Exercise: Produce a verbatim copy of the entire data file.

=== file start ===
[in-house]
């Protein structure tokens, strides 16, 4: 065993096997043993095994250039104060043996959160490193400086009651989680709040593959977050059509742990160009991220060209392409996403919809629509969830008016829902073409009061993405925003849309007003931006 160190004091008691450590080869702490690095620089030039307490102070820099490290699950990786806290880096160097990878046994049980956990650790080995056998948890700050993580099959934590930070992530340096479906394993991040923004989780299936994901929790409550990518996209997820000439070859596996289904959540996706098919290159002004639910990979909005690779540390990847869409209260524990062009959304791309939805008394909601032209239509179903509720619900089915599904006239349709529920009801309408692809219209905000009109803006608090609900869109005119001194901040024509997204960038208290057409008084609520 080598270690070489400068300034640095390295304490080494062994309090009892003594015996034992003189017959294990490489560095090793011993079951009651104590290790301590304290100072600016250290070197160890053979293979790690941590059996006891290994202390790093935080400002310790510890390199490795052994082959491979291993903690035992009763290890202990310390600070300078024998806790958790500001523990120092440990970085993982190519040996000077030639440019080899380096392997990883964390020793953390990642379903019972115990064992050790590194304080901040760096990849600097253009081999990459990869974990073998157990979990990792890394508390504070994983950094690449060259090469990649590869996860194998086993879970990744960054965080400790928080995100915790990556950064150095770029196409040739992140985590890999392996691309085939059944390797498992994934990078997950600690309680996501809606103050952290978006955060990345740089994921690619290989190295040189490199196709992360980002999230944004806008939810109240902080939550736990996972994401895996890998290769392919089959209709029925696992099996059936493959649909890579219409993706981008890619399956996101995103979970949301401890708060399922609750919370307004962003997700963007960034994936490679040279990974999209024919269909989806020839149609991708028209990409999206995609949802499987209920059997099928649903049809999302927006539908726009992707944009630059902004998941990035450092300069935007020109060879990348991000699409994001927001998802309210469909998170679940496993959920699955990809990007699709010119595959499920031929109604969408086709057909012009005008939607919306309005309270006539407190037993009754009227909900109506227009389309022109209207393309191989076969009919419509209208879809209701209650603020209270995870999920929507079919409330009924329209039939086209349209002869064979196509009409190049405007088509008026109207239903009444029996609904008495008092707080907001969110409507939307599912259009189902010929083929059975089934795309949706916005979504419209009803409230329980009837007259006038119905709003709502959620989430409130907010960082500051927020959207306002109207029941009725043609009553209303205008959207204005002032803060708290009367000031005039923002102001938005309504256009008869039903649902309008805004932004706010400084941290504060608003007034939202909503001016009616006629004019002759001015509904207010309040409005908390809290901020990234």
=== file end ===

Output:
[in-house]
């Protein structure tokens, strides 16, 4: 065993096997043993095994250039104060043996959160490193400086009651989680709040593959977050059509742990160009991220060209392409996403919809629509969830008016829902073409009061993405925003849309007003931006 160190004091008691450590080869702490690095620089030039307490102070820099490290699950990786806290880096160097990878046994049980956990650790080995056998948890700050993580099959934590930070992530340096479906394993991040923004989780299936994901929790409550990518996209997820000439070859596996289904959540996706098919290159002004639910990979909005690779540390990847869409209260524990062009959304791309939805008394909601032209239509179903509720619900089915599904006239349709529920009801309408692809219209905000009109803006608090609900869109005119001194901040024509997204960038208290057409008084609520 080598270690070489400068300034640095390295304490080494062994309090009892003594015996034992003189017959294990490489560095090793011993079951009651104590290790301590304290100072600016250290070197160890053979293979790690941590059996006891290994202390790093935080400002310790510890390199490795052994082959491979291993903690035992009763290890202990310390600070300078024998806790958790500001523990120092440990970085993982190519040996000077030639440019080899380096392997990883964390020793953390990642379903019972115990064992050790590194304080901040760096990849600097253009081999990459990869974990073998157990979990990792890394508390504070994983950094690449060259090469990649590869996860194998086993879970990744960054965080400790928080995100915790990556950064150095770029196409040739992140985590890999392996691309085939059944390797498992994934990078997950600690309680996501809606103050952290978006955060990345740089994921690619290989190295040189490199196709992360980002999230944004806008939810109240902080939550736990996972994401895996890998290769392919089959209709029925696992099996059936493959649909890579219409993706981008890619399956996101995103979970949301401890708060399922609750919370307004962003997700963007960034994936490679040279990974999209024919269909989806020839149609991708028209990409999206995609949802499987209920059997099928649903049809999302927006539908726009992707944009630059902004998941990035450092300069935007020109060879990348991000699409994001927001998802309210469909998170679940496993959920699955990809990007699709010119595959499920031929109604969408086709057909012009005008939607919306309005309270006539407190037993009754009227909900109506227009389309022109209207393309191989076969009919419509209208879809209701209650603020209270995870999920929507079919409330009924329209039939086209349209002869064979196509009409190049405007088509008026109207239903009444029996609904008495008092707080907001969110409507939307599912259009189902010929083929059975089934795309949706916005979504419209009803409230329980009837007259006038119905709003709502959620989430409130907010960082500051927020959207306002109207029941009725043609009553209303205008959207204005002032803060708290009367000031005039923002102001938005309504256009008869039903649902309008805004932004706010400084941290504060608003007034939202909503001016009616006629004019002759001015509904207010309040409005908390809290901020990234």